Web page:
Some evenings right before sunset, the Hill Country sky will turn a beautiful shade of turquoise as the sun’s rays begin to refract through the humid atmosphere. The color fades fast going though a transition from turquoise to blue-green to indigo and finally to a deep violet. It’s almost as if the sky is performing for our viewing pleasure.

Folks that spend most of their lives in the big cities of Texas, may never have the opportunity to experience a sunset like this. Many don’t even know what they’re missing. But those that frequent the Hill Country know that a summer sunset is best enjoyed among friends, sitting high above the canyon floor and celebrating all that the Lord has provided.

Come to Texas at least once in your life my friends, and experience for yourself the simple beauty of a Hill Country sunset.

Hill Country Blues

Hill Country Blues – Leakey, Texas
Copyright © 2010 Jeff Lynch Photography
Shot taken with a Canon EOS 5D Mark II set on aperture (Av) priority using an EF 17-40mm f/4L USM lens tripod mounted. The exposure was taken at 37mm, f/16 for 4/10th of a second at ISO 100 with a Singh-Ray warming polarizer filter and 2-stop, graduated neutral density filter. Post capture processing was done in Adobe’s Lightroom 3.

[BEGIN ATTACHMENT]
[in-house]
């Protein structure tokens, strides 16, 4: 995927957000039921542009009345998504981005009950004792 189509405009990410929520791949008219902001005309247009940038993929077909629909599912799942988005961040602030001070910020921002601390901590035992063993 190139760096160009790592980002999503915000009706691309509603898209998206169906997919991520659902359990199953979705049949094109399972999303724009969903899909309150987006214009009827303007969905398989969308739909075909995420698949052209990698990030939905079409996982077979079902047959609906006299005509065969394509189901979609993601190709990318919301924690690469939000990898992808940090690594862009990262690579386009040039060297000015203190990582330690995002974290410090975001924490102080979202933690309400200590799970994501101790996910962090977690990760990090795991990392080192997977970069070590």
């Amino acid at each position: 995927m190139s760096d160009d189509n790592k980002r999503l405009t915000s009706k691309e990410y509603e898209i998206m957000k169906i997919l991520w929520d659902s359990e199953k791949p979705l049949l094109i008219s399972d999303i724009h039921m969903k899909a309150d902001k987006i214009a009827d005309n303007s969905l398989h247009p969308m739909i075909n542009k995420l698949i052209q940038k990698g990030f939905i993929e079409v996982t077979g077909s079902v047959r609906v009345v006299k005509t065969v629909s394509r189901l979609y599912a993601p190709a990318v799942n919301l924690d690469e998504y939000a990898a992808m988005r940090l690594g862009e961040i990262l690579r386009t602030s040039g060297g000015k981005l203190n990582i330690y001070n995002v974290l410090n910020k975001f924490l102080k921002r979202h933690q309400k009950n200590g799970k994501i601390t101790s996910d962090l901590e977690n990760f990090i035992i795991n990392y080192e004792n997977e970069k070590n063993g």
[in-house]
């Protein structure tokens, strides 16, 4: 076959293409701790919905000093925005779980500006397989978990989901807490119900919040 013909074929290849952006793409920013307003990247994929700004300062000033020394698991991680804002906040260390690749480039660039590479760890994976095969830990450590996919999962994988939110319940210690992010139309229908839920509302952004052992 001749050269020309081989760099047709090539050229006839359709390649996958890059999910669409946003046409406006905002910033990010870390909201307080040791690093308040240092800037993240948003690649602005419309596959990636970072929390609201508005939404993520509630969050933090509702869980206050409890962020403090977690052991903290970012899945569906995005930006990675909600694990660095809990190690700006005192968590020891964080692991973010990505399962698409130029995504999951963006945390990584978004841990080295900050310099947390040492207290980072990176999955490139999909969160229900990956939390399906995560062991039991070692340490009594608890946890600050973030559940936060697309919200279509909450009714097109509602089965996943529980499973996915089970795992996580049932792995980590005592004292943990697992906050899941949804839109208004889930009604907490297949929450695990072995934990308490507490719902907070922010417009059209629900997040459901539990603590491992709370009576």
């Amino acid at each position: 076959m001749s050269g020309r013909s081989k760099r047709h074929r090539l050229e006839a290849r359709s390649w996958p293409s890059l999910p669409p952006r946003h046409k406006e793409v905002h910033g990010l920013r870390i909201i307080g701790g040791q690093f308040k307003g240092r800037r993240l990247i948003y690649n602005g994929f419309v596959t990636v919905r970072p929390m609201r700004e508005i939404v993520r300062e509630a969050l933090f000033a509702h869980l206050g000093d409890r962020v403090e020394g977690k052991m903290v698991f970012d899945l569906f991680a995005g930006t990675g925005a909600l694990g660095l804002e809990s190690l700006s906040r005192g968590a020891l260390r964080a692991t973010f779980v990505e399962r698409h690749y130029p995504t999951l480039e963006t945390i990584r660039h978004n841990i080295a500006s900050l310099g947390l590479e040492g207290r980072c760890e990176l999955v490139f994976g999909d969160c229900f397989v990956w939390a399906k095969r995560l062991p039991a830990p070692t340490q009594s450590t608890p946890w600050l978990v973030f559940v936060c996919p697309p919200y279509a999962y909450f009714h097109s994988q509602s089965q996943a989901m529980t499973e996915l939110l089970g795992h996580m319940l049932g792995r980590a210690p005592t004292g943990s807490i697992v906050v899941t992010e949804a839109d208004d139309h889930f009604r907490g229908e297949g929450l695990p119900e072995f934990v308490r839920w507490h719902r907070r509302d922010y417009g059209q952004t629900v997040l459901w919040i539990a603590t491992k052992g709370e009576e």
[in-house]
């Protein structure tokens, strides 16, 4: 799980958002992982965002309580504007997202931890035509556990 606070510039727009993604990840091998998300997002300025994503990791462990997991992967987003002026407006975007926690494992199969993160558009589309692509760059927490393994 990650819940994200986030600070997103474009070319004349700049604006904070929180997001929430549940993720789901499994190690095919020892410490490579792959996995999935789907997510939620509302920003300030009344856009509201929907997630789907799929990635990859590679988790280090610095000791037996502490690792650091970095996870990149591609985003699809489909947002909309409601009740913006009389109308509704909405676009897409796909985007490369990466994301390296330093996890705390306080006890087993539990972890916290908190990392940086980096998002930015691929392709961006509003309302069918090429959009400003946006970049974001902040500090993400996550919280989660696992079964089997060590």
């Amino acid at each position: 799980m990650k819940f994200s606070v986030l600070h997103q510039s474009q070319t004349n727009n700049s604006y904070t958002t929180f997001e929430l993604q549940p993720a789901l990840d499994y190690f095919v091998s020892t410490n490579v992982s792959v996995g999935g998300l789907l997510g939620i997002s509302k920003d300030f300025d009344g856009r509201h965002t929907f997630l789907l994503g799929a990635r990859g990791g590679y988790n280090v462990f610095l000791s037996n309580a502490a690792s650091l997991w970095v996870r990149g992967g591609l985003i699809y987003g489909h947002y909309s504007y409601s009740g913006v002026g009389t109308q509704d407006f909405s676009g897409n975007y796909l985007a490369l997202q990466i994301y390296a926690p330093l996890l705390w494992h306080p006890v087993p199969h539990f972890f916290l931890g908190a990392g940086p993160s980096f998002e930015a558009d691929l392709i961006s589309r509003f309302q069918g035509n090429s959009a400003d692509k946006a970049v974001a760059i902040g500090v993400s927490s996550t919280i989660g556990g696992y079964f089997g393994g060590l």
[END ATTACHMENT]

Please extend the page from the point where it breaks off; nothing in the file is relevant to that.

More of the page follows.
Click on the image above for a larger version.

View Location on Panoramio & Google Earth: Hill Country Blues – Leakey, Texas

The Road is Long

Well, I’ve finally caught up on some much needed sleep and uploaded all my shots from last weekend’s Hill Country trip. As I said in my last post, the good Lord must have been watching out for me because the weather in central Texas was nothing less than spectacular. While Houston was wilting under heat indices over 110F, we were enjoying 85F afternoons with 50% relative humidity. Unbelievable for August in the Texas Hill Country.

Like most journeys through central Texas, I racked up over 800 miles of Hill Country roads in my quest to photograph the rivers in this region. As I’ve said before, Texas is a really big place and we’re very lucky to have some of the best maintained state and county roads of any place I’ve ever traveled.

And talk about beauty! With skies like this, what more could a traveling photographer ever ask for?

The Road is Long

The Road is Long – Vanderpool, Texas
Copyright © 2010 Jeff Lynch Photography
Shot taken with a Canon EOS 5D Mark II set on aperture (Av) priority using an EF 17-40mm f/4L USM lens tripod mounted. The exposure was taken at 17mm, f/16 for 1/60th of a second at ISO 100 with a Singh-Ray warming polarizer filter and 2-stop, graduated neutral density filter. Post capture processing was done in Adobe’s Lightroom 3.

Click on the image above for a larger version.

View Location on Panoramio & Google Earth: The Road is Long – Vanderpool, Texas